Translators’ Foreword

In the Name of God, Most Gracious, Most Merciful

God is the Light of the heavens and the earth. The Parable of His Light is as if there were a Niche and within it a Lamp: the Lamp enclosed in Glass: the glass as it were a brilliant star: lit from a blessed Tree, an Olive, neither of the East nor of the West, whose Oil is well-nigh luminous, though fire scarce touched it: light upon light! God doth guide whom He will to His Light: God doth set forth Parables for men: and God doth know all things.

[The Holy Quran: Nur, or Light 24:35]

بِسْمِ اللهِ الرَّحْمنِ الرَّحِيمِ

اَللهُ نُورُ السَّمَاوَاتِ وَالأَرْضِجمَثَلُ نُورِهِ كَمِشْكَاةٍ فِيهَا مِصْبَاحٌصلىاِلْمِصْبَاحُ في زُجَاجَةٍصلىاِلزُّجَاجَةُ كَأَنَّهَا كَوْكَبٌ دُرِّيٌّ يُوقَدُ مِنْ شَجَرَةٍ مُبَارَكَةٍ زَيْتُونَةٍ لا شَرْقِيَّةٍ وَلا غَرْبِيَّةٍ يَكَادُ زَيْتُهَا يُضِيءُ وَلَوْ لَمْ تَمْسَسْهُ نَارٌجنُورٌ عَلَى نُورٍج يَهْدِي اللهُ لِنُورِهِ مَنْ يَشَاءُجوَيَضْرِبُ اللهُ الأَمْثَالَ لِلنَّاسِقلى وَاللهُ بِكُلِّ شَيْءٍ عَلِيمٌ.

القرآن الكريم؛ سورة النور آية 35


First of all, we thank God the Almighty for granting us the blessed opportunity to undertake such a rewarding task. Understanding Islamic teachings to a great extent depends upon the availability of authentic documents expressed in words that are easy to comprehend.

After the Holy Quran that is the Book Of Revelation, and the master reference for all Muslims, traditions which are- in short- the sayings of the Prophet of God (may God bless him and his household) and the Immaculate Imams (May God Bless) are considered to be the next reference for Muslims.

Many of the verses of the Quran and the concepts of Islam can be understood better using authentic traditions. The book The Lamp Niche for the Best Traditions is a translation into English of the book Mishkat ul-Anwar Fi Ghurar il-Akhbar authored by Hassan ibn Fazl ibn Hassan Tabarsi in the 12th century A.D. This book, which has been based on many authentic documents, is an authentic document on traditions. It is organized into several chapters and sections.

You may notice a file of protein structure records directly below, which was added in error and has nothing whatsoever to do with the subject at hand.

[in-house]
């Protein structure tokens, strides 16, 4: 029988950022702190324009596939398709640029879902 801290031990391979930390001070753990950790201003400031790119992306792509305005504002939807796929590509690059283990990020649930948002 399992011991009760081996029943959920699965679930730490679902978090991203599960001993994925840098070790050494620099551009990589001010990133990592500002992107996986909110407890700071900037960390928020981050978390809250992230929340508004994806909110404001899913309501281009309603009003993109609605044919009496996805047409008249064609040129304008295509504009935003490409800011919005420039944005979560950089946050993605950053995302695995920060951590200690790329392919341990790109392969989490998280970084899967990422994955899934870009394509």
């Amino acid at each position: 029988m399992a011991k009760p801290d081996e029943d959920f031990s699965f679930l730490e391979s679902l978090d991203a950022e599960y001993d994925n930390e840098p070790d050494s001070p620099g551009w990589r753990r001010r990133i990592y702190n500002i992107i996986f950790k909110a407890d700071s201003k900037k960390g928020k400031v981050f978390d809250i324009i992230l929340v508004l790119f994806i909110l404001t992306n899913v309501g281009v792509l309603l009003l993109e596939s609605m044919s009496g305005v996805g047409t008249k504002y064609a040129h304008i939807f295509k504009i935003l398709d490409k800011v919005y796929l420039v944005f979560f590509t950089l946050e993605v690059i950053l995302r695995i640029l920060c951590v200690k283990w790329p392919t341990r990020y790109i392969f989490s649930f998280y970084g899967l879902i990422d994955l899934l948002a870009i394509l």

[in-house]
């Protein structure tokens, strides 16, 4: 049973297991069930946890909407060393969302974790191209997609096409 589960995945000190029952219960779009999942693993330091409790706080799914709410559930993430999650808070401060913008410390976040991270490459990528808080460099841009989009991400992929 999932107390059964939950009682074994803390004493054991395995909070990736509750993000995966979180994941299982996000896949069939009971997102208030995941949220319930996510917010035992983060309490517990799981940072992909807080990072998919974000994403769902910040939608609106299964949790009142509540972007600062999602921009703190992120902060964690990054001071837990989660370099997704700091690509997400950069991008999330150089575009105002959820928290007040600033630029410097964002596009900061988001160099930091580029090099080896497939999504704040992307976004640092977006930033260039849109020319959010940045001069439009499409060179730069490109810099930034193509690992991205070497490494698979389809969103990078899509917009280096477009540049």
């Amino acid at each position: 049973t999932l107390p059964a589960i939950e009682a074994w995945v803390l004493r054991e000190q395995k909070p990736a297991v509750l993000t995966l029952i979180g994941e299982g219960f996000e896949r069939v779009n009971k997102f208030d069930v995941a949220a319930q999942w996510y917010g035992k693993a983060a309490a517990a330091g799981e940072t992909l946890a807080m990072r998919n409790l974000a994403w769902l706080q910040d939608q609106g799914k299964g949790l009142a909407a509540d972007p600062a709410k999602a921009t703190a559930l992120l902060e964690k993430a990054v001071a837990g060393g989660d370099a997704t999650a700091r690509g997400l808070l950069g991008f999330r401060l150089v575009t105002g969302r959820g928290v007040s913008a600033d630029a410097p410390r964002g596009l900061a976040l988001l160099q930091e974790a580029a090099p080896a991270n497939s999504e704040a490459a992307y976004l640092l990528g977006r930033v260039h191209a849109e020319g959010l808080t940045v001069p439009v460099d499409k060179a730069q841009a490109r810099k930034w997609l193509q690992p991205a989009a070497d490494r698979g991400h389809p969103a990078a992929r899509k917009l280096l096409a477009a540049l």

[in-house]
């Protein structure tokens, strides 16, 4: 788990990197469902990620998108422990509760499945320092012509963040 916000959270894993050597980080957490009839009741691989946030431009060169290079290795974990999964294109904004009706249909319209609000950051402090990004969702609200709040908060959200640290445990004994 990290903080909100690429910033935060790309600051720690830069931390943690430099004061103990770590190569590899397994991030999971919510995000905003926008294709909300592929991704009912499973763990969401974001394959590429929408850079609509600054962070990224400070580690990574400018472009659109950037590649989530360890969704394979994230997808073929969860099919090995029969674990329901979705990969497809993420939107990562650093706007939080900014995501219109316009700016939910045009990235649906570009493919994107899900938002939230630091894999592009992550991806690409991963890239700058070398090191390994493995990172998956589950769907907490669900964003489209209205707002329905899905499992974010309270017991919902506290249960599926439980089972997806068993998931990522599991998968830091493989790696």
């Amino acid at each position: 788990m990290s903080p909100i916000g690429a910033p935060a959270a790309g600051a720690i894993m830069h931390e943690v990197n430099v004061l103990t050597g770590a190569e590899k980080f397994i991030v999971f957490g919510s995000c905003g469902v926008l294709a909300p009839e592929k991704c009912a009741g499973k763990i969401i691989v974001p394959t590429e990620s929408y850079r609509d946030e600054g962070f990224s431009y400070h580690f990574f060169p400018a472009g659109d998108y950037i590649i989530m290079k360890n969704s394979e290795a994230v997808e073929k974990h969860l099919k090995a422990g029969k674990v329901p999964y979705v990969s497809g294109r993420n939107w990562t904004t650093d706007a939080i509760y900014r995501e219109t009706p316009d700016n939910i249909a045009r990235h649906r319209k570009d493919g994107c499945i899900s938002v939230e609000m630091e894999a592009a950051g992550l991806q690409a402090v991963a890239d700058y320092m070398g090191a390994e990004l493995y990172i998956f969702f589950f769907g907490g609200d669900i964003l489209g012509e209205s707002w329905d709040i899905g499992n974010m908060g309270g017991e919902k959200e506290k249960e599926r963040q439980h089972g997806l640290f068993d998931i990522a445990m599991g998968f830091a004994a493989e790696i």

The present research and translation is based on a recent publication of this book by the Dar ul-Seqlayn Publishers in Qum, Iran. The book has been translated by Mr. Abdullah Muhammadi and Mr. Mehdi Hooshmand, and presents the original traditions in Arabic along with their translation into Farsi.

The translators of the Farsi-Arabic version have made an extensive effort to provide exact references and notes for researchers who may be interested in details. May God the Almighty reward them for their efforts. For those respectable readers who may be more interested, for research purposes perhaps, or to gain more in-depth knowledge, we refer you to the Arabic-Farsi version of this book.

The project that we have undertaken has a different goal. We intend to offer the average interested English speaking reader an opportunity to study the traditions. Therefore we have left out all the detailed notes and references, except for those of the Holy Quran, which we have exactly cited for coherency using an available translation of the Quran into English by Mr. Abdullah Yusuf Ali (May God Reward Him).

However, we have presented a list of the main references at the end of the book that shows you the many highly authentic sources used by the author of the original book. The translation of the Holy Quran that we used is the following:

The Holy Quran: Text, Translation, Commentary and Notes Large Size (1 Volume); Abdullah Yusuf Ali (English & Arabic)

This is what Yusuf Ali stated regarding his translation:

“What I wish to present to you is an English interpretation side by side with the Arabic text. The English shall be, not a mere substitution of one word for another, but the best expression I can give to the fullest meaning that I can understand for the Arabic text.

The rhythm, music and exalted tone of the original should be reflected in the English interpretation. It may be but a frank reflection, but such beauty and power as my pen commands shall be brought to its service.

Every earnest and reverent student of the Quran, as he proceeds with his study, will find, with an inward joy difficult to describe, how this general meaning also enlarges as his own capacity for understanding increases. It is like a traveler climbing a mountain; the higher he goes, the farther he sees....”